- Date the Property Was Acquired. The court will look to see whether the property was acquired before the marriage or during the course of the marriage. Property acquired during the course of the marriage will support the idea that the property is community property that should pass by way of the spousal property petition.
- How the Property Was Acquired. The court will look to see where the source of funds for the acquisition of the property came from. If there was a gift or inheritance that allowed the spouse to purchase the property, then an argument can be made that is separate property instead of community property. However, even when the property is clearly separate property (either because it was acquired before marriage, or was acquired with separate property funds), an argument can be made that the property is community property if there was an understanding between the spouses that the property was in fact their community property and close family members can confirm in writing that this was their understanding as well.
- Family Dynamics. Family dynamics play an important role anytime court action is involved. If a spouse is making the argument that an asset is community property, but a child disagrees and believes it is separate property, issues may arise in court. On the flip side, if the closest living heirs consent in writing that a given asset is community property, the court process will go smoothly, and can possibly be expedited as will be explained below.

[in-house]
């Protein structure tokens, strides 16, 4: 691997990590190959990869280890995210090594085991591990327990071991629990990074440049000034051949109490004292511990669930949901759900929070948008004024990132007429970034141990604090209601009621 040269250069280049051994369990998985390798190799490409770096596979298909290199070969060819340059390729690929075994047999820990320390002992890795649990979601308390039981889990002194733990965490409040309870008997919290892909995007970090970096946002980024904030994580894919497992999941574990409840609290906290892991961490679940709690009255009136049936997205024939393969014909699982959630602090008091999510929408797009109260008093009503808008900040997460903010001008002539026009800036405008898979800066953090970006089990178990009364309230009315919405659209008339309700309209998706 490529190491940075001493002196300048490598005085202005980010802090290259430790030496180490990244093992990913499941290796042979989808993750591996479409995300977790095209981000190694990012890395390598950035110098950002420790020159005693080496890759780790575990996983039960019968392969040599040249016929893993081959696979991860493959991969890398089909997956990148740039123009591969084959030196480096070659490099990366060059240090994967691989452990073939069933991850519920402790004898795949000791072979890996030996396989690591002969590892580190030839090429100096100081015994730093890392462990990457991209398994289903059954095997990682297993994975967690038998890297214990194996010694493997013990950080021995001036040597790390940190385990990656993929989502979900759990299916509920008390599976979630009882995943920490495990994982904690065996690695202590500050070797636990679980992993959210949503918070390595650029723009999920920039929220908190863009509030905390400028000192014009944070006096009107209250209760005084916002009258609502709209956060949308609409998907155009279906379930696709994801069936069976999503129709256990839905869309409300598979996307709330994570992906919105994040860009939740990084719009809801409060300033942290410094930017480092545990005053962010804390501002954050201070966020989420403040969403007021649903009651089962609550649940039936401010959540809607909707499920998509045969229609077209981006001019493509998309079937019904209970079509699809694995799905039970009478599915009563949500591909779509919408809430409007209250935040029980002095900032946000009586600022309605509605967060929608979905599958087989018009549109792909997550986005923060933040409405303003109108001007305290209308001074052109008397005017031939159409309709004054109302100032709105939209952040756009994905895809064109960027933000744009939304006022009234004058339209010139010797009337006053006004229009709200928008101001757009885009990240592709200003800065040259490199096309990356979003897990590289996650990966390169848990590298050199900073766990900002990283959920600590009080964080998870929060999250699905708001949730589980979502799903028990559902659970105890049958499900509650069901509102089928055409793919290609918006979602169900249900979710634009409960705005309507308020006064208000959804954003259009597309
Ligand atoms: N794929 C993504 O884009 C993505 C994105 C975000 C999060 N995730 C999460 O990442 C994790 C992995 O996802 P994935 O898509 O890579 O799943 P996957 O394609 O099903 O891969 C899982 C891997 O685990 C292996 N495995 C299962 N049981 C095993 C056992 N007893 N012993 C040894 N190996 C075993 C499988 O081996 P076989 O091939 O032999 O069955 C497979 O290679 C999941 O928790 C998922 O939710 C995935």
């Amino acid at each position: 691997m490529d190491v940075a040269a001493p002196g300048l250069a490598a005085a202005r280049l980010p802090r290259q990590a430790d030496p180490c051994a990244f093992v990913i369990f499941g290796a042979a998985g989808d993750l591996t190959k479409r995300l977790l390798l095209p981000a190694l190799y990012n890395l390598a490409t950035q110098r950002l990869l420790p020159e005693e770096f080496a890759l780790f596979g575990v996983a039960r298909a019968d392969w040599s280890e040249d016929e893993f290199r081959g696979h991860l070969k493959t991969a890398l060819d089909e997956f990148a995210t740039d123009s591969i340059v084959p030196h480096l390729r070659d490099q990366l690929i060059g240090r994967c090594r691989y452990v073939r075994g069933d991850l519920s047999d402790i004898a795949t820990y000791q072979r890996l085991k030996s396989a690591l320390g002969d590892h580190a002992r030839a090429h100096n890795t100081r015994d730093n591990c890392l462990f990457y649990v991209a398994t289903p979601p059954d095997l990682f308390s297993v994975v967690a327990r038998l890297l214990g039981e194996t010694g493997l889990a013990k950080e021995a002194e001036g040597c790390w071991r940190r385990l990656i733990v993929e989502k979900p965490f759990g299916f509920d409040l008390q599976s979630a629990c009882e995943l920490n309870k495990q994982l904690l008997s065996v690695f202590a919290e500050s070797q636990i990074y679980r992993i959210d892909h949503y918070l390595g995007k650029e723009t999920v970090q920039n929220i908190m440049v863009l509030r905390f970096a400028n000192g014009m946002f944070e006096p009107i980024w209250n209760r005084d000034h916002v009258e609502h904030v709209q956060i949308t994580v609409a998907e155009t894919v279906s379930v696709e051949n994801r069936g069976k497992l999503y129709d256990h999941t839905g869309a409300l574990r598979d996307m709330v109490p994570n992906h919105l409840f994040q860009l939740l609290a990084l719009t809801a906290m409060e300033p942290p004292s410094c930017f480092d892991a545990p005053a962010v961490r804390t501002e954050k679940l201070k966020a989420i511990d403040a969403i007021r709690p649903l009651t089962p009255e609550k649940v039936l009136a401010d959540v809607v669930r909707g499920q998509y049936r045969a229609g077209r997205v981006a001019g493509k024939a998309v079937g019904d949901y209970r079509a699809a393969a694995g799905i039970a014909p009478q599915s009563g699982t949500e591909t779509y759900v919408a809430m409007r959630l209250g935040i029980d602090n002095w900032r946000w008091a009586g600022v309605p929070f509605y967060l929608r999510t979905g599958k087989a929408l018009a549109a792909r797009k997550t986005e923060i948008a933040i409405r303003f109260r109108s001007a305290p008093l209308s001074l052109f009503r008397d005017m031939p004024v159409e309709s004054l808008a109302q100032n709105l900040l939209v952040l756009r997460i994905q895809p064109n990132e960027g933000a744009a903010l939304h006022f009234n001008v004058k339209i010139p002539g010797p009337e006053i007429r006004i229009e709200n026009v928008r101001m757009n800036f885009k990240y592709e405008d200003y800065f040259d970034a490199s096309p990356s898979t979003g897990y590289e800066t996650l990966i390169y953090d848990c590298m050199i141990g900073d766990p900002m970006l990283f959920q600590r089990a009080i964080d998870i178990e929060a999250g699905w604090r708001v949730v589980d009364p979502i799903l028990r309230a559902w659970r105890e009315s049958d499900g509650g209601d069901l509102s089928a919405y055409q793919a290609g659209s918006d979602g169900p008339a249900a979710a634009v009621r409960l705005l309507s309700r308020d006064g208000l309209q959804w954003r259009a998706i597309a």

- Underlying Reason why Property is in One Spouse’s Name. Quite frequently, for real property, one spouse will be on title to the loan and on the deed to the property for financing reasons. However, both spouses consider the property community property, and only put one spouse on title because the lender required it. In this situation, an argument can be made that both spouses always considered the property to be community property, despite the fact that only one spouse is on title.
Getting a Court Order Quickly:
Spousal Property Petitions can be a useful tool in so far as they help you avoid probate, and are much quicker and cheaper than a full-length probate. However, probate courts in California are backed up, and with Covid, the length times have increased from what was 2-3 months in the past to 4-5 months currently. However, our firm has developed a way of going to court on an emergency basis to get Spousal Property Petitions approved in a matter of weeks! And, this procedure can be applied no matter what California county your loved one died in, and no matter what asset needs to be transferred into the trust.
The emergency procedure is not always possible and it depends on the set of facts, so contact us today to see if we can get your Spousal Property Petition approved quickly.
From Start to Finish:
When you hire Klosek Law Offices to transfer an asset that should have belonged to both spouses as community property from the start (i.e., a piece of real property) we will take care of getting the asset confirmed as community property and transferred to the surviving spouse.
What that means is that we will get a court order, certify it, and then properly record it, so that title is properly updated on the title report.
All these steps are needed so the surviving spouse is in a position where he or she has the authority to sell, refinance, and do as he or she pleases with the real property.
We are the probate attorneys you can trust, contact us today!